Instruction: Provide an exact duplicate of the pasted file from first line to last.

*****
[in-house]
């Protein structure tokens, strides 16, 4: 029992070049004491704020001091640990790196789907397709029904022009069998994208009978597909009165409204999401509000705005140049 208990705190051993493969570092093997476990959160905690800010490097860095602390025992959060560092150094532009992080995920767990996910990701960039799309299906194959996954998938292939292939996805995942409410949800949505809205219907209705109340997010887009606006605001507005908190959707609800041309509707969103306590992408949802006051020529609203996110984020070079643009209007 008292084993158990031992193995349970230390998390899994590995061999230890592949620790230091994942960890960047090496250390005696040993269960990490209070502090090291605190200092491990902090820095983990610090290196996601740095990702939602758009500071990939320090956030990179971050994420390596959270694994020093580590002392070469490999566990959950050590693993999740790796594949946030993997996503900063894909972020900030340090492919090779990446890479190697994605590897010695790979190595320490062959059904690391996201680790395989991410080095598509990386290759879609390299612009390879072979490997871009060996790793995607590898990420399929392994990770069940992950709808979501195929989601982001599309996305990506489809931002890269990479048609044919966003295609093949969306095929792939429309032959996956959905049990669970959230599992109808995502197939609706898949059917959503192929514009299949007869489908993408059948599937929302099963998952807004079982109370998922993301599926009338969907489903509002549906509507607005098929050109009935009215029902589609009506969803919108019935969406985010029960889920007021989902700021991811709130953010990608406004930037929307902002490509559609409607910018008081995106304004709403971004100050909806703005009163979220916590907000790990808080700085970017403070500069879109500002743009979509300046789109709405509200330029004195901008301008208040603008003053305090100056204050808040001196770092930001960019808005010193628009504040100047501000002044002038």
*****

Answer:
[in-house]
């Protein structure tokens, strides 16, 4: 029992070049004491704020001091640990790196789907397709029904022009069998994208009978597909009165409204999401509000705005140049 208990705190051993493969570092093997476990959160905690800010490097860095602390025992959060560092150094532009992080995920767990996910990701960039799309299906194959996954998938292939292939996805995942409410949800949505809205219907209705109340997010887009606006605001507005908190959707609800041309509707969103306590992408949802006051020529609203996110984020070079643009209007 008292084993158990031992193995349970230390998390899994590995061999230890592949620790230091994942960890960047090496250390005696040993269960990490209070502090090291605190200092491990902090820095983990610090290196996601740095990702939602758009500071990939320090956030990179971050994420390596959270694994020093580590002392070469490999566990959950050590693993999740790796594949946030993997996503900063894909972020900030340090492919090779990446890479190697994605590897010695790979190595320490062959059904690391996201680790395989991410080095598509990386290759879609390299612009390879072979490997871009060996790793995607590898990420399929392994990770069940992950709808979501195929989601982001599309996305990506489809931002890269990479048609044919966003295609093949969306095929792939429309032959996956959905049990669970959230599992109808995502197939609706898949059917959503192929514009299949007869489908993408059948599937929302099963998952807004079982109370998922993301599926009338969907489903509002549906509507607005098929050109009935009215029902589609009506969803919108019935969406985010029960889920007021989902700021991811709130953010990608406004930037929307902002490509559609409607910018008081995106304004709403971004100050909806703005009163979220916590907000790990808080700085970017403070500069879109500002743009979509300046789109709405509200330029004195901008301008208040603008003053305090100056204050808040001196770092930001960019808005010193628009504040100047501000002044002038």